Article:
14. Clean up – Pack up all your tools and remove the jack and chock blocks from under the trailer. The last things you should return to your travel trailer or tow vehicle are the cones or reflective triangles.
  15. Hit the road – Turn off your hazard lights, and pull back onto the road, watching for other drivers.
  16. Double-check – At your first stop double-check the wheel and tire to make sure everything is as it should be.
Familiarize yourself with your trailers jacking procedures

Do You Need To Torque Travel Trailer Wheels?

When you are changing a tire, whether, on your travel trailer or your tow vehicle, you will want to torque the lug nuts. Torquing the lugs will ensure that the nuts are tightened appropriately.

The torque value will depend on the type of wheels that are on your travel trailer. Steel and alloy wheels, which are the most common on travel trailers will have different torque values.

Over-torquing lug nuts may seem like an OK idea. However, you can damage the wheels by over-torquing. This also makes it more difficult to remove the lug nuts the next time you need to change a tire.

Under torquing can cause the wheel to loosen while traveling. This can create a dangerous condition that may cause an accident or damage the travel trailer or your tow vehicle.

A good routine to add to your pre-travel maintenance is to check the torque of all the lug nuts on the wheels of your travel trailer. Properly torqued wheels can also reduce the likelihood of uneven wear on the tires.

Why Do Camper Trailers Have Tire Blowouts So Often?

Two trailer tire blowouts on the same side
One tire blowout can easily cause a second

So, you might be wondering why it is so important to know how to jack up your travel trailer and change a tire. Well, campers and travel trailers tend to have blowouts more often than tow vehicles or motorhomes.

Some of the reasons for this higher incidence of flats and blowouts have to do with the tires. Others are related to how you care for your travel trailer.

To avoid blowouts here are some hints for caring for your travel trailer tires:

  • Make sure you equip your travel trailer with good-quality tires. With tires, you get what you pay for. Cheap tires will not handle the side wall stress as well as better quality tires.
  • Know the proper inflation value for your tires. Do not over or under-inflate tires. This also leads to wear issues and reduces the life of the tire.
  • Replace your tires when they start showing signs of wear. Old tires are more likely to be dry, brittle, and weak. This increases the risk of blowouts.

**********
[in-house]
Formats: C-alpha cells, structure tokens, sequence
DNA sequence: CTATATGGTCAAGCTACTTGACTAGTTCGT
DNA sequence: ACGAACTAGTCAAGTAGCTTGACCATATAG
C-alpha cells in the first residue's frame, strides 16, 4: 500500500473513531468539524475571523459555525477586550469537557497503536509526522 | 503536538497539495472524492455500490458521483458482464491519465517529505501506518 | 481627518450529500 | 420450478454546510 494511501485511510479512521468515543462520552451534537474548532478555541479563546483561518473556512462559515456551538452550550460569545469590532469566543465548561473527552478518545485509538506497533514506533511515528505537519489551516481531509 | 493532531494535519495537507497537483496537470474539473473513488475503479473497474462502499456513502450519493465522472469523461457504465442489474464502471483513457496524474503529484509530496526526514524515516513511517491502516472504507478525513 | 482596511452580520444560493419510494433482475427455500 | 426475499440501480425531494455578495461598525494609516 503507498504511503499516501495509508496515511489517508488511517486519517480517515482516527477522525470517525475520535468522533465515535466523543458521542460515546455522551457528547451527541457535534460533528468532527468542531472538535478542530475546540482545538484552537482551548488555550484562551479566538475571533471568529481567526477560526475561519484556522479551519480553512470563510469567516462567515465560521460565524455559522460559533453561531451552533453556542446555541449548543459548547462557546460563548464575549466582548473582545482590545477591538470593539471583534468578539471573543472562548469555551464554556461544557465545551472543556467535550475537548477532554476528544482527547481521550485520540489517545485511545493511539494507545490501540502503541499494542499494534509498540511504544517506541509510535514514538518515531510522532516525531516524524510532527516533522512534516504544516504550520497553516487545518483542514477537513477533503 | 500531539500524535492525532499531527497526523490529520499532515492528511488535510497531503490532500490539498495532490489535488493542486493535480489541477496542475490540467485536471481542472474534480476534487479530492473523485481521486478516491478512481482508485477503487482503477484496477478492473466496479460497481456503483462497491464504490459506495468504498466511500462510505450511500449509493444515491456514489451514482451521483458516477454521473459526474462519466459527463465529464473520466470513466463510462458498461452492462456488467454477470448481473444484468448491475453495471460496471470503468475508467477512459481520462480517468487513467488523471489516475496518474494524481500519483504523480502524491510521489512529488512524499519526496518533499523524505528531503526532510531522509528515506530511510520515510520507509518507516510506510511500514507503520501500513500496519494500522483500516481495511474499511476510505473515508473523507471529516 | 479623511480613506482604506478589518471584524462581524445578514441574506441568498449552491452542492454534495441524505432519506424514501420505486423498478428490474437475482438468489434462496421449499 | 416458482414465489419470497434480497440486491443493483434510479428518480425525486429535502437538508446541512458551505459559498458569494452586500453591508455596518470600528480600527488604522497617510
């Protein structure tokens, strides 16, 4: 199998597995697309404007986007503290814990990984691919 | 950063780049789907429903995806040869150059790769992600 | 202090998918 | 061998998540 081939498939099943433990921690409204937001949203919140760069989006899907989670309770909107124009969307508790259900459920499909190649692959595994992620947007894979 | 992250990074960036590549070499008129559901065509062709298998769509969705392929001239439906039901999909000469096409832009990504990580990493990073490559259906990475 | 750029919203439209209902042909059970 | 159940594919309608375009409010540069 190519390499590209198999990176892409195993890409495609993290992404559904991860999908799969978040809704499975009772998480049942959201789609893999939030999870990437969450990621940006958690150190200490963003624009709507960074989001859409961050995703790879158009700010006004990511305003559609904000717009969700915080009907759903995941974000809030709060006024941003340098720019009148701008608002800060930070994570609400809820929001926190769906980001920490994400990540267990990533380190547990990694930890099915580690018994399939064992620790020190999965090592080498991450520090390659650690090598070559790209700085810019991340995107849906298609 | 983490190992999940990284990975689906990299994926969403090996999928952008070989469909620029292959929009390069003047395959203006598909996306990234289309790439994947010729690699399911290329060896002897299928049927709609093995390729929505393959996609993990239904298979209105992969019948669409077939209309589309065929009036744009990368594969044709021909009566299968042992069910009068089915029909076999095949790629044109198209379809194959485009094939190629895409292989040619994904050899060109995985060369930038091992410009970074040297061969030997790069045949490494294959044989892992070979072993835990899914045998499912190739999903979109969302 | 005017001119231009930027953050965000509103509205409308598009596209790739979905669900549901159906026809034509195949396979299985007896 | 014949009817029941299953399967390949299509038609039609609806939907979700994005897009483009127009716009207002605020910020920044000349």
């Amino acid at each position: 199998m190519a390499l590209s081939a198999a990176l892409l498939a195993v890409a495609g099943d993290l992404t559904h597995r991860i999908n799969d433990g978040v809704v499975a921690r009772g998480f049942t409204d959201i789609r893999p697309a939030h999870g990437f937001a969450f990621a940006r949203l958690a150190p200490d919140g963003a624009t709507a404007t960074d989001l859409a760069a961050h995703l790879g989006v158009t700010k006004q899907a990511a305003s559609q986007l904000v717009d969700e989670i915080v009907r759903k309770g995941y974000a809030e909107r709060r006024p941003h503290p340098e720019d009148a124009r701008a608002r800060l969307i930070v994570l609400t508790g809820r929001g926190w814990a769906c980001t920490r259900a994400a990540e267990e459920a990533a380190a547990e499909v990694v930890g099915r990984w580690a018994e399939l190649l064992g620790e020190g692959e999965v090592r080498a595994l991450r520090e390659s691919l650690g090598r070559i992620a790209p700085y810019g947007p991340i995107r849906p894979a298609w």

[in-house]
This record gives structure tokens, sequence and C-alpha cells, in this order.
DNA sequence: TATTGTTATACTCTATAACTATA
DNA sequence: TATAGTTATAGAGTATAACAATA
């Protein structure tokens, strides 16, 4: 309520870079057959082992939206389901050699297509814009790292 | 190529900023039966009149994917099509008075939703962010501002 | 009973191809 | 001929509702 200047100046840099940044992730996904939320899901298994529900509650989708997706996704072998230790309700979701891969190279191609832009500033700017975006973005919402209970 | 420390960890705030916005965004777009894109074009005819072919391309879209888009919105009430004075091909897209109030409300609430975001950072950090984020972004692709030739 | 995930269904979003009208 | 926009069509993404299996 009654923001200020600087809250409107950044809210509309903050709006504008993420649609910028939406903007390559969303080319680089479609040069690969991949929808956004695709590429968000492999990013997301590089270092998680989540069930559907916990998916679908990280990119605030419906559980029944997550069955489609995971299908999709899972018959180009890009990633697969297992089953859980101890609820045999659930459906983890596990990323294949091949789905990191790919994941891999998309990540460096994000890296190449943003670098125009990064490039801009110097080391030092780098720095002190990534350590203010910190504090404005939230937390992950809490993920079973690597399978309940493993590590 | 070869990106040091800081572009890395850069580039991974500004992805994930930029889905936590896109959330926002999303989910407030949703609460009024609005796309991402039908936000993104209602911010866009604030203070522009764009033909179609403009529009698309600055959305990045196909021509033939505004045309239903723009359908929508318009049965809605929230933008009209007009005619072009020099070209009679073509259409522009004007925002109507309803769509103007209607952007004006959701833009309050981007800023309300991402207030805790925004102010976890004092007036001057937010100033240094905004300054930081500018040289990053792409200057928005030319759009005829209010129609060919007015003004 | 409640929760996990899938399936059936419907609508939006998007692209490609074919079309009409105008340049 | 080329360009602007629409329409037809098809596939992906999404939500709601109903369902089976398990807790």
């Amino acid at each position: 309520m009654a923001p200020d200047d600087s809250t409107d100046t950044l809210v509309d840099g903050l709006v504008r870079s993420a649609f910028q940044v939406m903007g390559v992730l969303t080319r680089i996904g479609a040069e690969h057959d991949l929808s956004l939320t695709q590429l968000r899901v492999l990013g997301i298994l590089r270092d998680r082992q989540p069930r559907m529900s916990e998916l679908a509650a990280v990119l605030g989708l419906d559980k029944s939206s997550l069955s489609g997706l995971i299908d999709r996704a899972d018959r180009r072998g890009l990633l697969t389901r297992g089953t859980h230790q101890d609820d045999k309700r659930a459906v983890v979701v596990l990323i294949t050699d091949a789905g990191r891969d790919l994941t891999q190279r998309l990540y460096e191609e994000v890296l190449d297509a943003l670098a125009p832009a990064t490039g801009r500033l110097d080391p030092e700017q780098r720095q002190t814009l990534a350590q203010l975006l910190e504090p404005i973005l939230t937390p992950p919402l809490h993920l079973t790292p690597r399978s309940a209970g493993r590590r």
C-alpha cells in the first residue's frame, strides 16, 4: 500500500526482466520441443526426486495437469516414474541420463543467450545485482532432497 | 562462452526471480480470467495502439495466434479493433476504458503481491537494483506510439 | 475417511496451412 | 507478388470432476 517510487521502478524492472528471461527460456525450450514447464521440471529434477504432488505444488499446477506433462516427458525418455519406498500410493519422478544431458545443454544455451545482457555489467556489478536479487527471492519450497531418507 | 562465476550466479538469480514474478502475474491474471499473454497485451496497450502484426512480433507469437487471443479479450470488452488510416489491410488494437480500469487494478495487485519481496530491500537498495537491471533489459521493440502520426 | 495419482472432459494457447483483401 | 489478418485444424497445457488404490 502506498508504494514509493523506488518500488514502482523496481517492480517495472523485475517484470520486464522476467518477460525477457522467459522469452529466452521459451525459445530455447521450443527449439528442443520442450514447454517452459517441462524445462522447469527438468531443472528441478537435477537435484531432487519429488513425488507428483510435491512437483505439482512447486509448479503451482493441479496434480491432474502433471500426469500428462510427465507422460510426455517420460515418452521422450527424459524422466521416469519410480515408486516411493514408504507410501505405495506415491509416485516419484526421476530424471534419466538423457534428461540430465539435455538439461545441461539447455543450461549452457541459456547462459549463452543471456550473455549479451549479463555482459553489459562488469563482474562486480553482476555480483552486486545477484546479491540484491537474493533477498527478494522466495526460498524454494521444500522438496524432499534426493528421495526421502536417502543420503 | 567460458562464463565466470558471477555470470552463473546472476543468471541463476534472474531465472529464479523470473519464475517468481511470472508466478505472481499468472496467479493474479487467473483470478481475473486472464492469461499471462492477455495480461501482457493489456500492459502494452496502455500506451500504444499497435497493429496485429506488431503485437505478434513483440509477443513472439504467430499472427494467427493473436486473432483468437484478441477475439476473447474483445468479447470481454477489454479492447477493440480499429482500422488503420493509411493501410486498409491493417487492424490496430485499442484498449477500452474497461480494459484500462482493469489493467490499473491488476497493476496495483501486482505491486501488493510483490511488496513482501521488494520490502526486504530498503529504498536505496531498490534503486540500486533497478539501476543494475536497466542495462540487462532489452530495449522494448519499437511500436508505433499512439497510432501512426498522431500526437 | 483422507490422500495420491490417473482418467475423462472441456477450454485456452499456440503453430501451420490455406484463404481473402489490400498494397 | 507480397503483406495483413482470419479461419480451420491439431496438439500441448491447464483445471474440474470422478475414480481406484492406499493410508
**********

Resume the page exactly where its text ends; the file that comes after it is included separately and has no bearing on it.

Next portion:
• Finally, traveling at a reduced speed will greatly decrease your risk of a blowout. Even just a few miles per hour below the speed limit will be easier on your tires than if you exceed the speed limit.

Final Thoughts About Jacking Up A Travel Trailer

Knowing how to jack up a travel trailer is an essential skill for any owner of a travel trailer. When you are on the road and have the unfortunate luck of a flat tire, knowing what to do will save you time and money. 

While the task may seem daunting at first, with a bit of practice, jacking up your travel trailer and changing a tire becomes a quick and easy task.

Being stranded on the side of the road as your long weekend passes by is no fun. Neither is paying for an emergency roadside repair. That being said, having a roadside assistance membership can eliminate the on-the-spot cost and the work of changing a tire.

Your options for help may be limited so having the skills to do it yourself is important. Just as important is knowing when to call for help. If your trailer is on uneven ground or you are in a high-traffic area and will be at risk changing a tire, call the pros.

Just like running out of propane or forgetting a wheelchock, flat tires on travel trailers are going to happen. When you’re prepared, the process can be quick and painless and you’ll be back on the road in no time.

Related Reading:

Do RVs Have Spare Tires?
How Often Should Travel Trailer Tires Be Replaced?
Can You Use Truck Tires On A Travel Trailer?
10 Best RV Tire Pressure Monitoring Systems

About the Author:

Jason Gass is a full-time freelance writer and part-time RVer whose goal is to share great stories around a campfire with good friends.

When he’s not working, he spends most of his time camping, searching for the best breweries, and road-tripping in his teardrop trailer with his wife, daughter, and two dogs.